[1]Alex's post also links to a whole lot of other posts discussing the problem and solutions to the Quantum Ogre and is well worth your visit.
[2]"Scene", only for lack of a better word. I don't tend to think in terms of scenes when I run old-school games.
[3]Not all random encounters are monsters intent on the PC's death! Just as often they're neutral or positive opportunities. It all turns on what the PCs and DM together decide to do with the encounter. Even a clearly-hostile creature can be turned into an opportunity: try having them approach, but not immediately launch into a to-the-death fight. See what happens when the players are faced with a potential enemy who doesn't immediately attack them.

Comments (5)


Tuesday February 28, 2012 at 09:58 PM

One thing that I think sometimes confuses people is that you can have player agency without requiring that every last thing that happens to the players as a result of the choices they've made is itself another choice. If the players set off through the forests of Mirkwood, knowing there is a greater chance of random encounters than if they stick to the road, they are not robbed of agency if a random encounter turns up spiders... even if the GM didn't give them warning signs before they started that there were unnaturally large webs hanging from the trees. In every game I'm familiar with that includes random encounters, the fact that there could be random encounters, their frequency and often even the kinds of things that are likely based on the terrain type are public (potentially even in-character) knowledge. Random encounters are thus one of the foreseeable consequences of player choices about when, where, and how to travel.


Friday March 02, 2012 at 09:34 PM

Exactly. By striking off into the more dangerous parts of the wilderness, they are making a choice to be daring and are saying, "Bring it on!" Assuming that they've had the chance to learn that the area is particularly dangerous, of course. And if they didn't learn that, wandering around without getting intel first is a choice itself.

I suspect that some players who object to random encounters are ones who enjoy a plot-centric game. In those contexts, random encounters often are just noise: they don't advance the plot; they're not predictable from the story so far; and the players have been focusing on picking up plot threads, not naturalistic intel on the area. I do think that these things are not necessarily true and that even a Big Plot game can use random encounters in an integrated, story-advancing way, but I do think that's where at least some people who react negatively against the idea of random encounters are coming from.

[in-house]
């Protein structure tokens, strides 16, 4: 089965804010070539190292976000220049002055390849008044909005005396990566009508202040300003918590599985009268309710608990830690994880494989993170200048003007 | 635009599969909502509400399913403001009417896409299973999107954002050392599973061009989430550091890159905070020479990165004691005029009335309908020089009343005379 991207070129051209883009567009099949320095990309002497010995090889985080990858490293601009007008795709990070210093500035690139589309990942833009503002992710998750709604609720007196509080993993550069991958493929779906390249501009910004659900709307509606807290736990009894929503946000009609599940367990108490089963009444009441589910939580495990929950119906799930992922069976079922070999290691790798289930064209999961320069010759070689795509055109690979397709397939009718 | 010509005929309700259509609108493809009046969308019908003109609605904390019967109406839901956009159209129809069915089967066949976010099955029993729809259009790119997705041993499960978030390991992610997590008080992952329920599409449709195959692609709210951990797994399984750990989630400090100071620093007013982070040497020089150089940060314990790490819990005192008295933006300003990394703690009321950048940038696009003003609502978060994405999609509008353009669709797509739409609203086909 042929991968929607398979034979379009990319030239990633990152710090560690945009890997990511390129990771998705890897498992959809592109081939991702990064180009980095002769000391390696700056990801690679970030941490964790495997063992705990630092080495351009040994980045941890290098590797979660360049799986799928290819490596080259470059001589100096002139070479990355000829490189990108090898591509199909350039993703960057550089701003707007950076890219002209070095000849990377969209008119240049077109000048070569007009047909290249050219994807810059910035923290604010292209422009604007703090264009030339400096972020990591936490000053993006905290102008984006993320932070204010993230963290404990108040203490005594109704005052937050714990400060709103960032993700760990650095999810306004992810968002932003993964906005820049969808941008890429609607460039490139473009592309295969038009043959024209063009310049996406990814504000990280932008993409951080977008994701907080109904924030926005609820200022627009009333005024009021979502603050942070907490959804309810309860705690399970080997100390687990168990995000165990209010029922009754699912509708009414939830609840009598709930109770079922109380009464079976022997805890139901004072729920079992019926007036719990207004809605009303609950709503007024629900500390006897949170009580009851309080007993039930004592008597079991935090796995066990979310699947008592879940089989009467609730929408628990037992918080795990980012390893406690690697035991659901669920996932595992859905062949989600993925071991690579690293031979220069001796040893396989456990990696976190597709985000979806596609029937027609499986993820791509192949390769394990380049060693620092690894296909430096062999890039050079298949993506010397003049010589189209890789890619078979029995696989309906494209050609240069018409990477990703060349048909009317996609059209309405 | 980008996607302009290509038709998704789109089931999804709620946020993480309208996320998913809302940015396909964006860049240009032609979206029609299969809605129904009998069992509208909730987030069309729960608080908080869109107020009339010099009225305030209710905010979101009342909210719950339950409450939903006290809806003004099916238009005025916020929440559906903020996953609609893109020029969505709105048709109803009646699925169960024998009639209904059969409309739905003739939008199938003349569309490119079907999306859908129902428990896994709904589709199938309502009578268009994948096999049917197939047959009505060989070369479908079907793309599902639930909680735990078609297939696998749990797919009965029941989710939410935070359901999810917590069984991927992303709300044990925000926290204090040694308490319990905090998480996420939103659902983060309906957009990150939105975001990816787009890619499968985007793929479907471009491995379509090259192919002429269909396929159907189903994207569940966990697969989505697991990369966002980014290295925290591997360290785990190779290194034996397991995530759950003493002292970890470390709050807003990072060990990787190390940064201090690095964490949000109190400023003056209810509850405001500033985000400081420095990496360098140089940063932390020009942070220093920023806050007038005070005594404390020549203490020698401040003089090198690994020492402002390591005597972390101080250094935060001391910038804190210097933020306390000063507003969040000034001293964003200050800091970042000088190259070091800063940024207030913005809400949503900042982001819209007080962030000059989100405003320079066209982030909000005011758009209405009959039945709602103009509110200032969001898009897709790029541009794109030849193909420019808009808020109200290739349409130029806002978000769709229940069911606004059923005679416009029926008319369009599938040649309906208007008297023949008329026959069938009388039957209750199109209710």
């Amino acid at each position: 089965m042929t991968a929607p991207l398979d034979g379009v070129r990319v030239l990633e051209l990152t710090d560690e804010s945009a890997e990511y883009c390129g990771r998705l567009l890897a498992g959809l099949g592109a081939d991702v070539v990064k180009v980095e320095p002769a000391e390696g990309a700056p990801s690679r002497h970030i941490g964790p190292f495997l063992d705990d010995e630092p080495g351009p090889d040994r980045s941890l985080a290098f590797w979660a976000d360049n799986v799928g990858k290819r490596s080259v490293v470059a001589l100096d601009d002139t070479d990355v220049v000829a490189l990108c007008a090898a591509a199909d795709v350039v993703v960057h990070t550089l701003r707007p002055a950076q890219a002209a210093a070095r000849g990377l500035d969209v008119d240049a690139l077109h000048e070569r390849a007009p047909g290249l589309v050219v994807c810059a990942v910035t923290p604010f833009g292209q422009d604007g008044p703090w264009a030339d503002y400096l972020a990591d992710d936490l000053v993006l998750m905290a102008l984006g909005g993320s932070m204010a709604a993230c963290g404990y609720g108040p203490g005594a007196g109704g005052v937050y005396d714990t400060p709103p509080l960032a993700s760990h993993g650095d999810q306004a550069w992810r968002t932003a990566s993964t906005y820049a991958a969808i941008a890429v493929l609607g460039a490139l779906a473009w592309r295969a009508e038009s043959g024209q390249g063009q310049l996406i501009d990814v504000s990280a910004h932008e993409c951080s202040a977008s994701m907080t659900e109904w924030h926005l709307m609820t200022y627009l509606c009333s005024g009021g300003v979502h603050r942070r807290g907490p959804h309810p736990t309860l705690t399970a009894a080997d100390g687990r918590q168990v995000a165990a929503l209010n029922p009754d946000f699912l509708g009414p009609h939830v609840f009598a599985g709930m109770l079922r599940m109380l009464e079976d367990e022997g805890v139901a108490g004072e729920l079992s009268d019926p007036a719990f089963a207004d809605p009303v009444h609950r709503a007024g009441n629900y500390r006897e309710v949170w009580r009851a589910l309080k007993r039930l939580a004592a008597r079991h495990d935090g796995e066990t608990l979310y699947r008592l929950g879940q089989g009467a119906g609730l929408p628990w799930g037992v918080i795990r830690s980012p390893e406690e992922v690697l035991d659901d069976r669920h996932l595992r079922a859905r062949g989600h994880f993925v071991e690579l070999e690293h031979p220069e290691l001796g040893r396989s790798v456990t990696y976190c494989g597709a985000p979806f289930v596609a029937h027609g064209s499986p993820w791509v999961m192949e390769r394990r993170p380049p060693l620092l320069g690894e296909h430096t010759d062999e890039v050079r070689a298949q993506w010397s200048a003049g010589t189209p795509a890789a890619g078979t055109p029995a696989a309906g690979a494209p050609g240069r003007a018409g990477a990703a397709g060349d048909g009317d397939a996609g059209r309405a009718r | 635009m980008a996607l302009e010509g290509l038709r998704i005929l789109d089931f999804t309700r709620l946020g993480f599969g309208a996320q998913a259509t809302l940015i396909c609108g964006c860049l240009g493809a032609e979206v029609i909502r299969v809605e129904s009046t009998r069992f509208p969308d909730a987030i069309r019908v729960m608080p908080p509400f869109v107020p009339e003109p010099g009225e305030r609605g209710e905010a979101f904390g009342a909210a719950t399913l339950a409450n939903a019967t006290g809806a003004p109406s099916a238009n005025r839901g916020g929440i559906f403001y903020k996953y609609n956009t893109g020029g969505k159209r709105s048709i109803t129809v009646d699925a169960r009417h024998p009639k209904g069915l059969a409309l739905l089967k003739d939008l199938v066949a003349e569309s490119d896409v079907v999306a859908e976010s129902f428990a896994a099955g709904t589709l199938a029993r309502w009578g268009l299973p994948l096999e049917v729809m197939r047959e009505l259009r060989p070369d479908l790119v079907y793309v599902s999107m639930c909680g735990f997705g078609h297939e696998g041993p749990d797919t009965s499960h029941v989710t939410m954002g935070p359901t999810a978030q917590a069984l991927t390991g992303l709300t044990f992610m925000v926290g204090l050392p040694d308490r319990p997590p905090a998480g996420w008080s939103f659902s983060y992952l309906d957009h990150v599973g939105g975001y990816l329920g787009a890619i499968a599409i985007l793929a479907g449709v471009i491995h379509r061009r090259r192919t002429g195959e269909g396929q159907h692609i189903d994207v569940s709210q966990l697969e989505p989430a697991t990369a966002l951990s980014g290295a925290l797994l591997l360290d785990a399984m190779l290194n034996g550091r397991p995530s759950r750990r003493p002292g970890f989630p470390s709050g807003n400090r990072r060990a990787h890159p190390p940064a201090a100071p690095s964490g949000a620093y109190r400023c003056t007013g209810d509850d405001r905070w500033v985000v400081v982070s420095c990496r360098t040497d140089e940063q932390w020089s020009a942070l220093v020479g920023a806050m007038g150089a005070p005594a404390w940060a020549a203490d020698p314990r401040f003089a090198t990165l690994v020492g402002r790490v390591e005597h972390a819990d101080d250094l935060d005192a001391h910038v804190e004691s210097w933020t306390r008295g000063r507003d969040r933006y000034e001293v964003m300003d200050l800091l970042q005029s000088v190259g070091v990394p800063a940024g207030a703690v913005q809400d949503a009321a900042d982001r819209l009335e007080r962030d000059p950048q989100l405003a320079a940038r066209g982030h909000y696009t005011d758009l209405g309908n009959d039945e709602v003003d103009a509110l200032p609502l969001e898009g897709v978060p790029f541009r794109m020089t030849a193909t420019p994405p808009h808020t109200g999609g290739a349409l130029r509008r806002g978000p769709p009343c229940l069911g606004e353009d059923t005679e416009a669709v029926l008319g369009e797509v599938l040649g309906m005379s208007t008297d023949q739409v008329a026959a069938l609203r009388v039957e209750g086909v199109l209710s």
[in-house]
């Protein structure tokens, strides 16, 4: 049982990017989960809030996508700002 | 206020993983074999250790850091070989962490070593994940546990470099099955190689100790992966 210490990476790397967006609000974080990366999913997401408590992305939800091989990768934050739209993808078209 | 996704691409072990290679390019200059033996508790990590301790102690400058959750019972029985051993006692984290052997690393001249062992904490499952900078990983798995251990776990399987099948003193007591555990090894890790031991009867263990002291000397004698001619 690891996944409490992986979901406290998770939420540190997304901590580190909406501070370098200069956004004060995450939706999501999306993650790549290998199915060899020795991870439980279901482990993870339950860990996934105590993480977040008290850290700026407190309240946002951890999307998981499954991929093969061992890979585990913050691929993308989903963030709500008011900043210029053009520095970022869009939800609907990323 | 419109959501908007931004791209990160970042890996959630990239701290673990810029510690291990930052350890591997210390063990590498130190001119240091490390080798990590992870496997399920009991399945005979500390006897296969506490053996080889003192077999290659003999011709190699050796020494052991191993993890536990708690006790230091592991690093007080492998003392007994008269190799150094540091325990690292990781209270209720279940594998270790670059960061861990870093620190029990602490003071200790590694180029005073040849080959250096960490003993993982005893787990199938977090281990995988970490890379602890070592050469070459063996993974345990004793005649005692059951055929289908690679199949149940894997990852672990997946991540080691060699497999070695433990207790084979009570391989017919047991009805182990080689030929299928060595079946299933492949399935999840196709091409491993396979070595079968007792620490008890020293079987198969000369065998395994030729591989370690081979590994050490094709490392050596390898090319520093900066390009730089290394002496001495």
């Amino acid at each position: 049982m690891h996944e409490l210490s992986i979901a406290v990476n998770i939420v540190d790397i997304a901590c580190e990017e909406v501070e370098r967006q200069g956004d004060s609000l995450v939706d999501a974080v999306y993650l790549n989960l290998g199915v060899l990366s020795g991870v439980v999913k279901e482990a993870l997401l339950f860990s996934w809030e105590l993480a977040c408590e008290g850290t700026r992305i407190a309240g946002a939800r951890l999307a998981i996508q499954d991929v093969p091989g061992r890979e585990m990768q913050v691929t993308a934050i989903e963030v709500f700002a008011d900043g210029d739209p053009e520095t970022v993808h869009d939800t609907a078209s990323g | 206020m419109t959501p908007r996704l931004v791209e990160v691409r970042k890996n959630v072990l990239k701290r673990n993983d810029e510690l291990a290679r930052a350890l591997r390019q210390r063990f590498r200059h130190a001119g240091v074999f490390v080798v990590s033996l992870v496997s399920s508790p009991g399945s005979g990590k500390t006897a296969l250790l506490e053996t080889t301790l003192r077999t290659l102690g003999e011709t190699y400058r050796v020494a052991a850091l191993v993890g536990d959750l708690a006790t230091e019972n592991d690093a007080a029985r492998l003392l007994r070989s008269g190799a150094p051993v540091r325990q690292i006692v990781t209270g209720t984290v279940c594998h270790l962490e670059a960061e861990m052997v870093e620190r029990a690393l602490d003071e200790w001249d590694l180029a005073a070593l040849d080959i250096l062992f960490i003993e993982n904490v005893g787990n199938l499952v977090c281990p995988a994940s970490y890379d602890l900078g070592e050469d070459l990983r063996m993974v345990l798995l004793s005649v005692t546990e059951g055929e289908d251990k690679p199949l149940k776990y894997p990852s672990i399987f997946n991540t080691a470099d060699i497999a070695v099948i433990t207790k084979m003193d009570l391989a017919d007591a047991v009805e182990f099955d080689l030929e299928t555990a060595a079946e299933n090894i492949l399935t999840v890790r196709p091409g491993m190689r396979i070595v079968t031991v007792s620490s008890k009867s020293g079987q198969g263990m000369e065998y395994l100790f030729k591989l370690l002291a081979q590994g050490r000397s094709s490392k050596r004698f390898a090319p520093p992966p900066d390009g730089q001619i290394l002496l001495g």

But I could be wrong! I'd love to hear from someone who's against random encounters in the comments.

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Saturday September 15, 2012 at 07:04 PM

The 'quantum ogre' is a set piece. and there are set pieces aplenty, depending on the region the players venture into. they know there's at least one 'boss encounter' in an area. (one per great hex on the map? perhaps. maybe two.)

The 'random encounter' ensures the pc's are on their toes, watching every leaf's quivering as a clue that something is out to eat them. the wilderness loves to eat pc's, especially when they've had a good run to release adrenaline and other flavor-enhancing endorphins.

The random encounter also uses up the party's resources before they get to the main part of the story. how well they manage those determines their success later in the game.

The random encounter is a necessary part of the game; without them the game is fully scripted and might as well be a railroad.

My players all know the sound of my random encounter check die. some dread, and some look forward to the result.


Sunday April 28, 2013 at 02:46 AM

I don't use set pieces. I think you largely missed the point of this post, maybe because it's about a play style that you're not familiar with? I'm not sure.

Regardless, I don't put set-piece combats in front of my players, and I certainly don't move them around to force my players to run into them. The whole point of this post is that I don't like set pieces and I very, very much prefer my players to be able to investigate and then avoid threats if they're smart about it. They can't do that if I use "quantum ogres," by definition.